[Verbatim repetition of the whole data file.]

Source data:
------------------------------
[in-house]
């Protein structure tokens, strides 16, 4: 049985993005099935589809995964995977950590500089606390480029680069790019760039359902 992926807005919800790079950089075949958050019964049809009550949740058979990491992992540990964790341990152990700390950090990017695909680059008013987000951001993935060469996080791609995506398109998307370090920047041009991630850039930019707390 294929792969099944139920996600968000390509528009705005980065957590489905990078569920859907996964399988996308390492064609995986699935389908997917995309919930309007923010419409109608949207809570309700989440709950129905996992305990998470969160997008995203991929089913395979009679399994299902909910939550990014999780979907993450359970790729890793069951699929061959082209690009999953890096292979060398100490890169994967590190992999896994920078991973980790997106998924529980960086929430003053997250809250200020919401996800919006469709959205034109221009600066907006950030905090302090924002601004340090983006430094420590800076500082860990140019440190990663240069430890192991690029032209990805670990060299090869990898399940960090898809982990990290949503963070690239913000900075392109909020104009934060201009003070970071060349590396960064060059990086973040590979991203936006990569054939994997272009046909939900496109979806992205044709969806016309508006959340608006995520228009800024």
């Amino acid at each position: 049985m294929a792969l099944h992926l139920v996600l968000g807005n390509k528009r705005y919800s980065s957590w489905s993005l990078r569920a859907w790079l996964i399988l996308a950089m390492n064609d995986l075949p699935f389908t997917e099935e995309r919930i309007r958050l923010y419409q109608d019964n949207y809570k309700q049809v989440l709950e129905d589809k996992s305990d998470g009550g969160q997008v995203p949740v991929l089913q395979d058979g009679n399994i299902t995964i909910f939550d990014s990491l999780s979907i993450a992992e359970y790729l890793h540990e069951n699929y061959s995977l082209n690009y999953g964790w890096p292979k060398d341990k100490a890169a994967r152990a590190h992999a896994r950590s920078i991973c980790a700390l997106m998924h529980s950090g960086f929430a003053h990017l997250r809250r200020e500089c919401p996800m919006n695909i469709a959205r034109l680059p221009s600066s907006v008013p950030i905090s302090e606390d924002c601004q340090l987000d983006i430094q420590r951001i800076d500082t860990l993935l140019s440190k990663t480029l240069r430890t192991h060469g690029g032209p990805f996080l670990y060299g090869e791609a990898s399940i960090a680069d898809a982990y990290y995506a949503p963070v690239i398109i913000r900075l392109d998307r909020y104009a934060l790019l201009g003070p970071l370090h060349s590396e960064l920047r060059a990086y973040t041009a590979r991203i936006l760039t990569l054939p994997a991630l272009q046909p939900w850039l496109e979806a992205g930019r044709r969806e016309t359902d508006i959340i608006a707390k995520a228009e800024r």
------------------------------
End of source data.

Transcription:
[in-house]
């Protein structure tokens, strides 16, 4: 049985993005099935589809995964995977950590500089606390480029680069790019760039359902 992926807005919800790079950089075949958050019964049809009550949740058979990491992992540990964790341990152990700390950090990017695909680059008013987000951001993935060469996080791609995506398109998307370090920047041009991630850039930019707390 294929792969099944139920996600968000390509528009705005980065957590489905990078569920859907996964399988996308390492064609995986699935389908997917995309919930309007923010419409109608949207809570309700989440709950129905996992305990998470969160997008995203991929089913395979009679399994299902909910939550990014999780979907993450359970790729890793069951699929061959082209690009999953890096292979060398100490890169994967590190992999896994920078991973980790997106998924529980960086929430003053997250809250200020919401996800919006469709959205034109221009600066907006950030905090302090924002601004340090983006430094420590800076500082860990140019440190990663240069430890192991690029032209990805670990060299090869990898399940960090898809982990990290949503963070690239913000900075392109909020104009934060201009003070970071060349590396960064060059990086973040590979991203936006990569054939994997272009046909939900496109979806992205044709969806016309508006959340608006995520228009800024």
């Amino acid at each position: 049985m294929a792969l099944h992926l139920v996600l968000g807005n390509k528009r705005y919800s980065s957590w489905s993005l990078r569920a859907w790079l996964i399988l996308a950089m390492n064609d995986l075949p699935f389908t997917e099935e995309r919930i309007r958050l923010y419409q109608d019964n949207y809570k309700q049809v989440l709950e129905d589809k996992s305990d998470g009550g969160q997008v995203p949740v991929l089913q395979d058979g009679n399994i299902t995964i909910f939550d990014s990491l999780s979907i993450a992992e359970y790729l890793h540990e069951n699929y061959s995977l082209n690009y999953g964790w890096p292979k060398d341990k100490a890169a994967r152990a590190h992999a896994r950590s920078i991973c980790a700390l997106m998924h529980s950090g960086f929430a003053h990017l997250r809250r200020e500089c919401p996800m919006n695909i469709a959205r034109l680059p221009s600066s907006v008013p950030i905090s302090e606390d924002c601004q340090l987000d983006i430094q420590r951001i800076d500082t860990l993935l140019s440190k990663t480029l240069r430890t192991h060469g690029g032209p990805f996080l670990y060299g090869e791609a990898s399940i960090a680069d898809a982990y990290y995506a949503p963070v690239i398109i913000r900075l392109d998307r909020y104009a934060l790019l201009g003070p970071l370090h060349s590396e960064l920047r060059a990086y973040t041009a590979r991203i936006l760039t990569l054939p994997a991630l272009q046909p939900w850039l496109e979806a992205g930019r044709r969806e016309t359902d508006i959340i608006a707390k995520a228009e800024r």